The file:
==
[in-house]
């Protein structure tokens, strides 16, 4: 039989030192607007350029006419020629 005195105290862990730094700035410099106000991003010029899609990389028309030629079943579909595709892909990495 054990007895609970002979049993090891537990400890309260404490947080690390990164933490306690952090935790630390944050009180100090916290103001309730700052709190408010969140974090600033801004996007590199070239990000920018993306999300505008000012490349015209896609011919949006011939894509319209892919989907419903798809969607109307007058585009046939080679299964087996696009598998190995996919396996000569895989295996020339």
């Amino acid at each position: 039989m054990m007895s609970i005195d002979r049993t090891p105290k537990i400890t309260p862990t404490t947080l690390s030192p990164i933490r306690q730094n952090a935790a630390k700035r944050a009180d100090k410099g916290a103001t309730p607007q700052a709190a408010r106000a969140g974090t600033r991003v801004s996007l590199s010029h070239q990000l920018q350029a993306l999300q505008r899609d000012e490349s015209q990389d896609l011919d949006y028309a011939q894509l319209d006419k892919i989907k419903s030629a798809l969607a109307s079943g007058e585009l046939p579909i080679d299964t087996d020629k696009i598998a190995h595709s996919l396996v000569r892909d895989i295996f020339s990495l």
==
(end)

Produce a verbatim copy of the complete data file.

[in-house]
């Protein structure tokens, strides 16, 4: 039989030192607007350029006419020629 005195105290862990730094700035410099106000991003010029899609990389028309030629079943579909595709892909990495 054990007895609970002979049993090891537990400890309260404490947080690390990164933490306690952090935790630390944050009180100090916290103001309730700052709190408010969140974090600033801004996007590199070239990000920018993306999300505008000012490349015209896609011919949006011939894509319209892919989907419903798809969607109307007058585009046939080679299964087996696009598998190995996919396996000569895989295996020339």
């Amino acid at each position: 039989m054990m007895s609970i005195d002979r049993t090891p105290k537990i400890t309260p862990t404490t947080l690390s030192p990164i933490r306690q730094n952090a935790a630390k700035r944050a009180d100090k410099g916290a103001t309730p607007q700052a709190a408010r106000a969140g974090t600033r991003v801004s996007l590199s010029h070239q990000l920018q350029a993306l999300q505008r899609d000012e490349s015209q990389d896609l011919d949006y028309a011939q894509l319209d006419k892919i989907k419903s030629a798809l969607a109307s079943g007058e585009l046939p579909i080679d299964t087996d020629k696009i598998a190995h595709s996919l396996v000569r892909d895989i295996f020339s990495l």